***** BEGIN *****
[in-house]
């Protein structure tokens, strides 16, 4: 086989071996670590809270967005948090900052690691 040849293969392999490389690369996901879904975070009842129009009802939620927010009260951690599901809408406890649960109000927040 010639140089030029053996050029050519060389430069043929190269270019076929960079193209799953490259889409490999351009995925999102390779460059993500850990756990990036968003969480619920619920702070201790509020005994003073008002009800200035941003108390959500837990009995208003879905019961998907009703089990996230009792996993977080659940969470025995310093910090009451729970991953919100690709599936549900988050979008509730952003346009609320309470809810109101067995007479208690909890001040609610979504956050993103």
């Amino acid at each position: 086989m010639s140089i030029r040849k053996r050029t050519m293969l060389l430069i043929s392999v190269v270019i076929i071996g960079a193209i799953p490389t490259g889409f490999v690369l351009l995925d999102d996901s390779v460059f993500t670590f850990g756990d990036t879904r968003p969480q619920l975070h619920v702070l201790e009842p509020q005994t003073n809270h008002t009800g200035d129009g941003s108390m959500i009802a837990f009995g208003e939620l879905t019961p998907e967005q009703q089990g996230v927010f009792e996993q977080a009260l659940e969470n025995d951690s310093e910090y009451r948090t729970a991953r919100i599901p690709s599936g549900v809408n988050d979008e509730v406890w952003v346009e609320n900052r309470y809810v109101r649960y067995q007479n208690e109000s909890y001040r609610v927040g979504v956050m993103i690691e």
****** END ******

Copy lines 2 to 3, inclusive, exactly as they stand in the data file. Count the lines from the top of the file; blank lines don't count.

């Protein structure tokens, strides 16, 4: 086989071996670590809270967005948090900052690691 040849293969392999490389690369996901879904975070009842129009009802939620927010009260951690599901809408406890649960109000927040 010639140089030029053996050029050519060389430069043929190269270019076929960079193209799953490259889409490999351009995925999102390779460059993500850990756990990036968003969480619920619920702070201790509020005994003073008002009800200035941003108390959500837990009995208003879905019961998907009703089990996230009792996993977080659940969470025995310093910090009451729970991953919100690709599936549900988050979008509730952003346009609320309470809810109101067995007479208690909890001040609610979504956050993103």
């Amino acid at each position: 086989m010639s140089i030029r040849k053996r050029t050519m293969l060389l430069i043929s392999v190269v270019i076929i071996g960079a193209i799953p490389t490259g889409f490999v690369l351009l995925d999102d996901s390779v460059f993500t670590f850990g756990d990036t879904r968003p969480q619920l975070h619920v702070l201790e009842p509020q005994t003073n809270h008002t009800g200035d129009g941003s108390m959500i009802a837990f009995g208003e939620l879905t019961p998907e967005q009703q089990g996230v927010f009792e996993q977080a009260l659940e969470n025995d951690s310093e910090y009451r948090t729970a991953r919100i599901p690709s599936g549900v809408n988050d979008e509730v406890w952003v346009e609320n900052r309470y809810v109101r649960y067995q007479n208690e109000s909890y001040r609610v927040g979504v956050m993103i690691e």